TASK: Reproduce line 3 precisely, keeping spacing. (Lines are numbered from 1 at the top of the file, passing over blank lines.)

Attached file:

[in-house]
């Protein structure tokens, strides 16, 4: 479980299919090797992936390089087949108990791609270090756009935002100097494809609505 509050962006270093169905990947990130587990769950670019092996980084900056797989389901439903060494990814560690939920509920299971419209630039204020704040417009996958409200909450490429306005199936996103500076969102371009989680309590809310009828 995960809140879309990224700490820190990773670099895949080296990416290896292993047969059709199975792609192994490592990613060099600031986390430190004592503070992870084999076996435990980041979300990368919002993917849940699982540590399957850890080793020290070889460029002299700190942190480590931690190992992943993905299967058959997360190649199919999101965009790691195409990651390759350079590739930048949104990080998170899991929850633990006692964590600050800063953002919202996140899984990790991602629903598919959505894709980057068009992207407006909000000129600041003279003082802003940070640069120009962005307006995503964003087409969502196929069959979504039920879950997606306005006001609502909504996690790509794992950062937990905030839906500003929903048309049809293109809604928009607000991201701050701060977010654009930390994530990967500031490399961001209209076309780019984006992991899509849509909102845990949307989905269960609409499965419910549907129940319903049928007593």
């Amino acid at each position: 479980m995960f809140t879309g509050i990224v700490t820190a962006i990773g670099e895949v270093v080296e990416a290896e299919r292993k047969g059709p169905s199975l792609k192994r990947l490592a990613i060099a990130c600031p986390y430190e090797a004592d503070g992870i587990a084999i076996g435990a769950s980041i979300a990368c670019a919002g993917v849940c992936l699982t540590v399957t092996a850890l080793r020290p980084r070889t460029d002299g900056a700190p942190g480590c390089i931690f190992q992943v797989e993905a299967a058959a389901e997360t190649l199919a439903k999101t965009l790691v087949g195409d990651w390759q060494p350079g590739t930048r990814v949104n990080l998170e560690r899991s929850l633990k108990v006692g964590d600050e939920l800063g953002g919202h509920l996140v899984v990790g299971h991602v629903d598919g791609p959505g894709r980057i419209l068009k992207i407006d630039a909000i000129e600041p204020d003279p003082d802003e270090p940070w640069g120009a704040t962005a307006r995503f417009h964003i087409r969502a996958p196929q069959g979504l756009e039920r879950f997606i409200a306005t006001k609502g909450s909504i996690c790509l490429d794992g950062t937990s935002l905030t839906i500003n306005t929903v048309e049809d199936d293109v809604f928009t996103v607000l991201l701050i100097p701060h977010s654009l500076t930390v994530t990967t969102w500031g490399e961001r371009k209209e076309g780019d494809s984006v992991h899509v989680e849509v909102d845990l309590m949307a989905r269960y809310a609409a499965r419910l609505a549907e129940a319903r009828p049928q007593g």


């Amino acid at each position: 479980m995960f809140t879309g509050i990224v700490t820190a962006i990773g670099e895949v270093v080296e990416a290896e299919r292993k047969g059709p169905s199975l792609k192994r990947l490592a990613i060099a990130c600031p986390y430190e090797a004592d503070g992870i587990a084999i076996g435990a769950s980041i979300a990368c670019a919002g993917v849940c992936l699982t540590v399957t092996a850890l080793r020290p980084r070889t460029d002299g900056a700190p942190g480590c390089i931690f190992q992943v797989e993905a299967a058959a389901e997360t190649l199919a439903k999101t965009l790691v087949g195409d990651w390759q060494p350079g590739t930048r990814v949104n990080l998170e560690r899991s929850l633990k108990v006692g964590d600050e939920l800063g953002g919202h509920l996140v899984v990790g299971h991602v629903d598919g791609p959505g894709r980057i419209l068009k992207i407006d630039a909000i000129e600041p204020d003279p003082d802003e270090p940070w640069g120009a704040t962005a307006r995503f417009h964003i087409r969502a996958p196929q069959g979504l756009e039920r879950f997606i409200a306005t006001k609502g909450s909504i996690c790509l490429d794992g950062t937990s935002l905030t839906i500003n306005t929903v048309e049809d199936d293109v809604f928009t996103v607000l991201l701050i100097p701060h977010s654009l500076t930390v994530t990967t969102w500031g490399e961001r371009k209209e076309g780019d494809s984006v992991h899509v989680e849509v909102d845990l309590m949307a989905r269960y809310a609409a499965r419910l609505a549907e129940a319903r009828p049928q007593g």